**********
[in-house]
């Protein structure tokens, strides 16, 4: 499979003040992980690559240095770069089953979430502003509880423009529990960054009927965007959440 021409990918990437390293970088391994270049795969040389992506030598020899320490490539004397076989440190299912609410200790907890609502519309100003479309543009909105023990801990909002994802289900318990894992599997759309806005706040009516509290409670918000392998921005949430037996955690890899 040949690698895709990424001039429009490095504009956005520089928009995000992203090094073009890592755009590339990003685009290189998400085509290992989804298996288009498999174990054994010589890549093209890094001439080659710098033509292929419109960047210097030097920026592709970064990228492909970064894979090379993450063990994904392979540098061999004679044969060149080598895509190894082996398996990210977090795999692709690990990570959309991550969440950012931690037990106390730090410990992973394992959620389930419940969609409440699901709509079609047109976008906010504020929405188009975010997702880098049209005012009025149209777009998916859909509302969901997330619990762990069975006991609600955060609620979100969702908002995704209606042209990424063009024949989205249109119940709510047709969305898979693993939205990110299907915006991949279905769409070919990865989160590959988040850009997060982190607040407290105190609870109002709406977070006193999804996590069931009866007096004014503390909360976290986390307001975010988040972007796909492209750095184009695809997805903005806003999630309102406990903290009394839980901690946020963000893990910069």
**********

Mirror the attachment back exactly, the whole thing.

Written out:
[in-house]
């Protein structure tokens, strides 16, 4: 499979003040992980690559240095770069089953979430502003509880423009529990960054009927965007959440 021409990918990437390293970088391994270049795969040389992506030598020899320490490539004397076989440190299912609410200790907890609502519309100003479309543009909105023990801990909002994802289900318990894992599997759309806005706040009516509290409670918000392998921005949430037996955690890899 040949690698895709990424001039429009490095504009956005520089928009995000992203090094073009890592755009590339990003685009290189998400085509290992989804298996288009498999174990054994010589890549093209890094001439080659710098033509292929419109960047210097030097920026592709970064990228492909970064894979090379993450063990994904392979540098061999004679044969060149080598895509190894082996398996990210977090795999692709690990990570959309991550969440950012931690037990106390730090410990992973394992959620389930419940969609409440699901709509079609047109976008906010504020929405188009975010997702880098049209005012009025149209777009998916859909509302969901997330619990762990069975006991609600955060609620979100969702908002995704209606042209990424063009024949989205249109119940709510047709969305898979693993939205990110299907915006991949279905769409070919990865989160590959988040850009997060982190607040407290105190609870109002709406977070006193999804996590069931009866007096004014503390909360976290986390307001975010988040972007796909492209750095184009695809997805903005806003999630309102406990903290009394839980901690946020963000893990910069």